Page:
This design is an unusual one inspired by those patterns from the mid-century years and deliberately kept low-key to aid today’s designers. Carpet often seems to be left out of modern design and so I like to make an effort to produce something that is useable and pleasant without being too eye-catching or overboard.

The colours, taken from the mid-century palette in use at the time, are marine blue for the base and then chocolate, olive and mustard for the design.

If you wish, you can also see larger versions of this and, of course, my other designs and patterns for interiors on my Flickr page, a link to which is here.

Mid-Century Diamond Pattern Carpet

aff180_fiv_1000The problem with lighter-coloured, unpatterned carpet that seems so popular nowadays is that it always appears to look bland and uninviting and, worse of all, it shows every speck of dirt or bits of cotton that appear anywhere near it!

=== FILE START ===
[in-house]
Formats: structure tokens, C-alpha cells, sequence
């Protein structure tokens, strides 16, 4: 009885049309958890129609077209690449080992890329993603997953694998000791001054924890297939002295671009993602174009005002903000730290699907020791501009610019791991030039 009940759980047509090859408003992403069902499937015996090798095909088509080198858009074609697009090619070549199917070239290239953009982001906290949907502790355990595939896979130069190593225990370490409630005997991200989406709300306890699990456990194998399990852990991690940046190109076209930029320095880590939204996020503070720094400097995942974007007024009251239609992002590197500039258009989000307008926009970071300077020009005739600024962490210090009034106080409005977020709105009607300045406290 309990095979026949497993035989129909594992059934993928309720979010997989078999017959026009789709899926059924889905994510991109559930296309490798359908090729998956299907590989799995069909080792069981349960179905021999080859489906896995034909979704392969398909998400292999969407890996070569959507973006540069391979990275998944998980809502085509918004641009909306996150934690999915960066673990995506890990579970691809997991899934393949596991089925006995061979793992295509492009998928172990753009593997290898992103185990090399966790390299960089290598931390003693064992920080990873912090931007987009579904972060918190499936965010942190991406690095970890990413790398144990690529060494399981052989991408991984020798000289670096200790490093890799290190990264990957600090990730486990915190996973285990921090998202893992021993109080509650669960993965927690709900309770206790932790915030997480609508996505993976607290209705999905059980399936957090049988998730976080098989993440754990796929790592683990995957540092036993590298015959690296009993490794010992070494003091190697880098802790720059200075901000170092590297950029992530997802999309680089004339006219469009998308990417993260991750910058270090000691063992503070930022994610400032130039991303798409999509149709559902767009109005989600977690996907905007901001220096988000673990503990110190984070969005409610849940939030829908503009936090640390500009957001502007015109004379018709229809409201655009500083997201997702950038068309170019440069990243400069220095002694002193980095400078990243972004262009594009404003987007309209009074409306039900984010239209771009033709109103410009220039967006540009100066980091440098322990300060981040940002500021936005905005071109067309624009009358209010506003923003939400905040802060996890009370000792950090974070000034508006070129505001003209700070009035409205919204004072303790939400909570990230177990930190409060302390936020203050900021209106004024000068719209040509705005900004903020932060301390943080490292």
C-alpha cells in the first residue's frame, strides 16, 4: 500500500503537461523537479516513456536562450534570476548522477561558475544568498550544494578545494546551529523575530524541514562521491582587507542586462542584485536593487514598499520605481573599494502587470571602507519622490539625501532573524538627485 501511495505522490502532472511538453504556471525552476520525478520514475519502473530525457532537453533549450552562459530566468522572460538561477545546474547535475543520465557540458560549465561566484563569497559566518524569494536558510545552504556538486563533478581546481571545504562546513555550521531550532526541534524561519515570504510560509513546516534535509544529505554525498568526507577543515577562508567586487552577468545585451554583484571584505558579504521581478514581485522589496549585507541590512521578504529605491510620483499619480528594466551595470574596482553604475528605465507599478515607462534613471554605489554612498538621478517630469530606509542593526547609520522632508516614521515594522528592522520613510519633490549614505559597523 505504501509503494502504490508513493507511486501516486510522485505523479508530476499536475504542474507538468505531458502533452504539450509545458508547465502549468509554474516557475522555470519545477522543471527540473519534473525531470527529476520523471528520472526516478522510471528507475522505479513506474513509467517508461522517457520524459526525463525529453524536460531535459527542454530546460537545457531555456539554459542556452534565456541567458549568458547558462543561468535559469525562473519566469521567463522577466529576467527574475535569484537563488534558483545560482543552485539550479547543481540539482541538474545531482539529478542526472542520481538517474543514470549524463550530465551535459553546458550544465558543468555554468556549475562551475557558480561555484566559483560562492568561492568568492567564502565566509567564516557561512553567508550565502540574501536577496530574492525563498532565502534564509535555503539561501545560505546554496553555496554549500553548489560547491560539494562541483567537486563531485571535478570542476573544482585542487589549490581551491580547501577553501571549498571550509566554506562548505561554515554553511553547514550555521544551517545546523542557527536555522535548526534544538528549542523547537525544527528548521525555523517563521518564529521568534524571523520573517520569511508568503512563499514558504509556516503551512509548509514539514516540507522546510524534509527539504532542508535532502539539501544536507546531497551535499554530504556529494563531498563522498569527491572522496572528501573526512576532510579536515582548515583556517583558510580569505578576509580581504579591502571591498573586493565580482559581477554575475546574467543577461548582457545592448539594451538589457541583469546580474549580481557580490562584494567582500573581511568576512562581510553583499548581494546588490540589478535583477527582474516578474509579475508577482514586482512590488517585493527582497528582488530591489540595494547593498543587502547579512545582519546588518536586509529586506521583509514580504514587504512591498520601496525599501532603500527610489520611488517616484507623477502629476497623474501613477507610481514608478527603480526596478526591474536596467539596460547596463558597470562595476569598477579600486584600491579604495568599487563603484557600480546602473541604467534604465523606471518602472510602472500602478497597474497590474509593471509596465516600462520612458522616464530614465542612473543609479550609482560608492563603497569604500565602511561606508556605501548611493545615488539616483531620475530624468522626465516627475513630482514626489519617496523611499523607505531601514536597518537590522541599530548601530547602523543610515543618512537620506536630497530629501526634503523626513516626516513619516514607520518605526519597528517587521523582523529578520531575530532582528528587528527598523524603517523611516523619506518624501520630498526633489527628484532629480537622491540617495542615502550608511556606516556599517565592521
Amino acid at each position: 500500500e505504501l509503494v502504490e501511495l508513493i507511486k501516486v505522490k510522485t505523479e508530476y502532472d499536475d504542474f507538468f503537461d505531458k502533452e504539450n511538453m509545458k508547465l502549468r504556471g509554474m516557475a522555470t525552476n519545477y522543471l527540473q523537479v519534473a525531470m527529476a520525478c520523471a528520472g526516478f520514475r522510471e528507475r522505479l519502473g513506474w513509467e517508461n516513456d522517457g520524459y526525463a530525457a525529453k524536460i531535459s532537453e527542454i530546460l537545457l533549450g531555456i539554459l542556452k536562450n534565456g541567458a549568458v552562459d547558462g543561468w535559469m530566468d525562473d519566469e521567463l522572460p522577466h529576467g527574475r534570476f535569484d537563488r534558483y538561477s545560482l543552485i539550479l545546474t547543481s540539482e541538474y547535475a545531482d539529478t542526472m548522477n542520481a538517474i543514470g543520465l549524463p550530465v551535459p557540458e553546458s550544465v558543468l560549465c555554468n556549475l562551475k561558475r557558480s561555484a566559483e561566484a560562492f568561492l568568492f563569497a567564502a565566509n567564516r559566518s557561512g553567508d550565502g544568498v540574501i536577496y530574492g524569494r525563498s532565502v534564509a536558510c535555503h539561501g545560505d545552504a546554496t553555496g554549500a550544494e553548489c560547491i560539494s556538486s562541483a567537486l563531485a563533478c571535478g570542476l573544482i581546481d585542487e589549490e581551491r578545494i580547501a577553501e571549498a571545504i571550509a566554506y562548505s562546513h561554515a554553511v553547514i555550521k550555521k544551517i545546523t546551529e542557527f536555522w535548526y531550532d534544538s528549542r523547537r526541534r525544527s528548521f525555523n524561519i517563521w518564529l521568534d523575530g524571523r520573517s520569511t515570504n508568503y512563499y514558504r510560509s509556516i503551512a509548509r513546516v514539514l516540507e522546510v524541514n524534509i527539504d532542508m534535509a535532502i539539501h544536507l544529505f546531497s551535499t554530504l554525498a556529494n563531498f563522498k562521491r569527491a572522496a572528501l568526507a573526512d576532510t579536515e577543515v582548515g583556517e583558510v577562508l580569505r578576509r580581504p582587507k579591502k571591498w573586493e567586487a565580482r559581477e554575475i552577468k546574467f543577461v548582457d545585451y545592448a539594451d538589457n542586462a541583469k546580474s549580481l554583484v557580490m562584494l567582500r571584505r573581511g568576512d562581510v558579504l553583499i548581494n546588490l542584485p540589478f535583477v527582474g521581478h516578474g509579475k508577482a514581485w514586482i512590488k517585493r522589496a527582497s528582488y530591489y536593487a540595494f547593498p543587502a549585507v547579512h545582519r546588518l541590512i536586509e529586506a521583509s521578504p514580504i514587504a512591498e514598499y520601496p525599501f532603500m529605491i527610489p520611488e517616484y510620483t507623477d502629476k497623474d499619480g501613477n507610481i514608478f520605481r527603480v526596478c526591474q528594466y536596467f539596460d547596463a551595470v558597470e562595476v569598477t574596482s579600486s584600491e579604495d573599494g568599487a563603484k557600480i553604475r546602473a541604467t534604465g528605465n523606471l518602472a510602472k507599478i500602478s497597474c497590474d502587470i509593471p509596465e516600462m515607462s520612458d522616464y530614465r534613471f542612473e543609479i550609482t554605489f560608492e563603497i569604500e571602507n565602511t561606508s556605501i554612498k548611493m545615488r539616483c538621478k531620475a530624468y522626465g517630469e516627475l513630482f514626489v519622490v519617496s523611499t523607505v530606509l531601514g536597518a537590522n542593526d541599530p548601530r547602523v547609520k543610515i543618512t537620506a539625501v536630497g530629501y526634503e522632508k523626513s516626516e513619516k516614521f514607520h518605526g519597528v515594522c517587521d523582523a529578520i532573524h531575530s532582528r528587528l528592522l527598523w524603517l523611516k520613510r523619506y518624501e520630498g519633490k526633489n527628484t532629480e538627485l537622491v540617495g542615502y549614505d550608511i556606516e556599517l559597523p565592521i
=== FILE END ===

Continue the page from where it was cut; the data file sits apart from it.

This pattern was intended as a carpet that displays a strong mid-century inspired design and, hopefully, will help by not showing up dirt or bits and thus cut down on cleaning and vacuuming. Practicality, I believe, is an important part of design and of a designer’s job.

The pattern uses marble green as a base and then olive, crimson, parakeet, tawny red and chocolate, all of which are taken from the mid-century palette in use at the time.

If you wish then you can also see larger versions of this and, of course, my other designs and patterns for interiors on my Flickr page, a link to which is here.

Blue Carpet Pattern

Mid-century Inspired PatternMid-century Inspired PatternCarpet as a floor covering seems to have more or less disappeared from rooms, at least it does in the United Kingdom where I currently live. Not just that but the carpet that you do find seems to suffer from being single coloured.